Summer, 1863. The Civil War was raging. Fear raced through Indiana and Ohio like wildfire when General John Hunt Morgan crossed the Ohio River with his elite unit of Southern cavalry. Cries of “Morgan’s Raiders are coming, Morgan’s Raiders are coming” echoed from farm to farm, town to town, sending shivers through the local populace—one of whom was Mayme Ulrey’s grandmother.
I had been referred to Mayme as an excellent source of local history and stopped to see her in Owensville, Ohio, on my way back to Florida with my family. Mayme, age 95, greeted me warmly and welcomed the chance to tell me about her grandmother’s confrontation with Morgan’s Raiders.
“Grandmother met Morgan’s men at the doorway to her house. She kept a small store of dry goods which would have been of value to Morgan’s Raiders. But they never got that far. Grandmother looked the lead man straight in the eye and said: ‘Sir, I have been told you men are all Southern gentlemen. No gentleman enters a lady’s house unless invited. And you, sir, have NOT been invited!’”
Morgan’s men were taken aback by this sudden burst of female bravado. They eyed each other, then straightened their shoulders, and turned their horses aside, passing on by with a renewed sense of Southern dignity and pride triggered by a well-timed dose of Yankee ingenuity.
A second Civil War story evolved from Mayme’s listing my name and address in a weekly column she was writing for a small local newspaper. Anyone with information about my Burns ancestral farm in that area could contact me. A man named Robert Brown did just that, saying that he had solved the mystery of the missing letter. What letter? What mystery?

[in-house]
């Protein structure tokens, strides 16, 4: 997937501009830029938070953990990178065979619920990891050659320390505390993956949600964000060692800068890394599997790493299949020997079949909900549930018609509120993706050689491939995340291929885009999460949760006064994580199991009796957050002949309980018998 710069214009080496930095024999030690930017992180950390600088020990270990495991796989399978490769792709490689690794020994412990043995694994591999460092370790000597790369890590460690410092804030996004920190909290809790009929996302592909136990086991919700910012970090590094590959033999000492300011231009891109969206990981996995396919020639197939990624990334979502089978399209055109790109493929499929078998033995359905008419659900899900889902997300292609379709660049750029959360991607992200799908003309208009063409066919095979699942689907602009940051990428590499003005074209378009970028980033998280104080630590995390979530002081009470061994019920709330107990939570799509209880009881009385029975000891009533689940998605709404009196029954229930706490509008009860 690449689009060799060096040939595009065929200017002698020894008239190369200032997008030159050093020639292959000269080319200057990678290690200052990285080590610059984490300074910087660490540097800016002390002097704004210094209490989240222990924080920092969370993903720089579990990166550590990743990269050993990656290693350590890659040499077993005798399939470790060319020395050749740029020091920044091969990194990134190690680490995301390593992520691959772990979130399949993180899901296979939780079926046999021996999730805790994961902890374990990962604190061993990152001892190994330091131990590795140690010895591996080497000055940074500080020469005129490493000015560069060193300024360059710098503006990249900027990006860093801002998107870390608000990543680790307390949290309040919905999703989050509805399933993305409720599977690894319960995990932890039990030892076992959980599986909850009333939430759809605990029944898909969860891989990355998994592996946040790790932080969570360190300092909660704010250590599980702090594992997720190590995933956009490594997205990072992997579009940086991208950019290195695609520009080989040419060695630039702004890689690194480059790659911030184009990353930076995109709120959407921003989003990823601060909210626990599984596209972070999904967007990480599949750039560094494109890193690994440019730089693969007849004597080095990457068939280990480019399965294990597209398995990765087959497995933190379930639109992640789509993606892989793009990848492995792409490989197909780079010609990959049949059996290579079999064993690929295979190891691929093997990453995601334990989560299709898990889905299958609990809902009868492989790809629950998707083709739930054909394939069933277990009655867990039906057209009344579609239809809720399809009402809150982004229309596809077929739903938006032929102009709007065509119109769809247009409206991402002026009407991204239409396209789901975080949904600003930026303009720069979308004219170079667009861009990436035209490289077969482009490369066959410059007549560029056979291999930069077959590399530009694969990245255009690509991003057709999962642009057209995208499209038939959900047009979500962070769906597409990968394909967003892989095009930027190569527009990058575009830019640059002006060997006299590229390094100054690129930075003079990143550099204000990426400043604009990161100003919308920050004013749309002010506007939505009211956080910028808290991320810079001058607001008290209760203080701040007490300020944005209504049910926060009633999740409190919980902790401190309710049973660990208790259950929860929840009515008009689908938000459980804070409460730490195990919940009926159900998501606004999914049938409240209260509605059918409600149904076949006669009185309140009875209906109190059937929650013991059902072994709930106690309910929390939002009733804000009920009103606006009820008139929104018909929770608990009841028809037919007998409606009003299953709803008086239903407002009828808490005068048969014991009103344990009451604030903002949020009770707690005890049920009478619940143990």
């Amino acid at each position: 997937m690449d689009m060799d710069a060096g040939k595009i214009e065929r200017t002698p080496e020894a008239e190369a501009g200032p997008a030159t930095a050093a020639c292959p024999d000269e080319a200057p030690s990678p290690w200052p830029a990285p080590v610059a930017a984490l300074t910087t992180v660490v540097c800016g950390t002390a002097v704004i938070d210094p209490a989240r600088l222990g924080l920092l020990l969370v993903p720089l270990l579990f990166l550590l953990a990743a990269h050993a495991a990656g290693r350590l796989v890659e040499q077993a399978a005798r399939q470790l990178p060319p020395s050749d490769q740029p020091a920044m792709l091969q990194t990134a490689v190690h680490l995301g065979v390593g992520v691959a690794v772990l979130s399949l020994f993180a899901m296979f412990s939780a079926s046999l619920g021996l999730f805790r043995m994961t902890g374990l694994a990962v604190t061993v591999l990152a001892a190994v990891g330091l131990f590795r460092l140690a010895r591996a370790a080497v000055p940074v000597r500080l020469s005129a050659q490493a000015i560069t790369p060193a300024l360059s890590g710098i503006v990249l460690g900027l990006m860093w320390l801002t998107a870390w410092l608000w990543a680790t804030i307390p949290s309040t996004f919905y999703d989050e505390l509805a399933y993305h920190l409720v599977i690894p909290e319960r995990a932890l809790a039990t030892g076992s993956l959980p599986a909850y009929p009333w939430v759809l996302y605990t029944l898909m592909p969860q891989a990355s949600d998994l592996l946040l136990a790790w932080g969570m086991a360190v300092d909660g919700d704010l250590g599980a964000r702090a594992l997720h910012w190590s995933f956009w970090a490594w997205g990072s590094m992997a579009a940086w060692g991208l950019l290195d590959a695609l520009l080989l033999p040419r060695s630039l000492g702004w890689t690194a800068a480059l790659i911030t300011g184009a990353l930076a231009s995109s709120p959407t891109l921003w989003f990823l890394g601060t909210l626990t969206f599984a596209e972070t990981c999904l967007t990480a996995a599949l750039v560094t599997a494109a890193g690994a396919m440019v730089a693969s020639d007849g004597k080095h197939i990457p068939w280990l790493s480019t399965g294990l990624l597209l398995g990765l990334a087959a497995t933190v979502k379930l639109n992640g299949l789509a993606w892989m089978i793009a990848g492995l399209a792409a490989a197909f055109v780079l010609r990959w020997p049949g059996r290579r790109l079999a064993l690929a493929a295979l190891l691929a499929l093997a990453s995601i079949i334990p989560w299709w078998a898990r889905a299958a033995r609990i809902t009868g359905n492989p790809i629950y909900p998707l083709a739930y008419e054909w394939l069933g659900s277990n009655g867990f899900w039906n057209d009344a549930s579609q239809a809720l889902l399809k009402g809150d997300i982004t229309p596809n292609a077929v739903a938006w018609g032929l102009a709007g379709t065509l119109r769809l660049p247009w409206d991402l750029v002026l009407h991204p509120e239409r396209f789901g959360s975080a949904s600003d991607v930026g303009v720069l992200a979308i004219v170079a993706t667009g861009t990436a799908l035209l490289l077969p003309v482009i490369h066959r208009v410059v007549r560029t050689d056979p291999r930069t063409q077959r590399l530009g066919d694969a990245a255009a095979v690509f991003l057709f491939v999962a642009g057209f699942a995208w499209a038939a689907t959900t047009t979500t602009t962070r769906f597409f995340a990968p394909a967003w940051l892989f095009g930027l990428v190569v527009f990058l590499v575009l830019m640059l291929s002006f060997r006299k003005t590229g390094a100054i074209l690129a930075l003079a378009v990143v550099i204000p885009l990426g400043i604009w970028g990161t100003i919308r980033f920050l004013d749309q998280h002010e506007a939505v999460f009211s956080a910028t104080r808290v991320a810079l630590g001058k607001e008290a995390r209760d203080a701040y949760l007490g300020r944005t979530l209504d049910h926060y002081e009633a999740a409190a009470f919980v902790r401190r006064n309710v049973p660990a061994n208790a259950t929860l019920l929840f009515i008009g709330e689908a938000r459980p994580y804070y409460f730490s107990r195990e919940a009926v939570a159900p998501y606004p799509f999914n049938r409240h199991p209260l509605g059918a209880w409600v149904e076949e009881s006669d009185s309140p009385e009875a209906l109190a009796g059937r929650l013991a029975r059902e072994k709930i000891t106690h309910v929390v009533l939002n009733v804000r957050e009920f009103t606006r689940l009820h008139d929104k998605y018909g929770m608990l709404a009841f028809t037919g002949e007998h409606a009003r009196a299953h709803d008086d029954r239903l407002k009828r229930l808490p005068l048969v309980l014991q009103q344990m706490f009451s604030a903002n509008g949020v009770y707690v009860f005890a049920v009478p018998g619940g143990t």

It seems that my great-uncle, John Harvey Burns, received a letter from a friend who was a Union soldier in the Vicksburg campaign. Uncle Harve read the letter while standing in front of the fireplace, placing the letter on the mantel when finished. But when he returned a few minutes later to retrieve the letter and share it with the rest of the family, the Vicksburg letter had disappeared. Repeated searches came up empty, the letter having apparently vanished into thin air.
But it hadn’t. Robert Brown found it a century or so later. Brown had bought our ancestral Burns farm and set about rebuilding the house’s fireplace, taking it apart brick by brick And there amongst the bricks he found an old letter, brown with age and further darkened by years of smoke. Soon after Uncle Harve had put the letter on the mantel, evidently a gust of wind from an open door had blown the letter down a small crack between the mantel and the wall. Miraculously, the soldier’s letter had survived, though not read again for well over a century after Uncle Harve had received it.
The Civil War tore this nation asunder, dividing us north and south. But hopefully anecdotes like Mayme’s grandmother’s facing down Morgan’s Raiders and the letter lost in the fireplace are Civil War memories that will warm all of our hearts—North and South, Right and Left.
James F. Burns is a native of Cincinnati and a retired professor at the University of Florida. Email him at firstname.lastname@example.org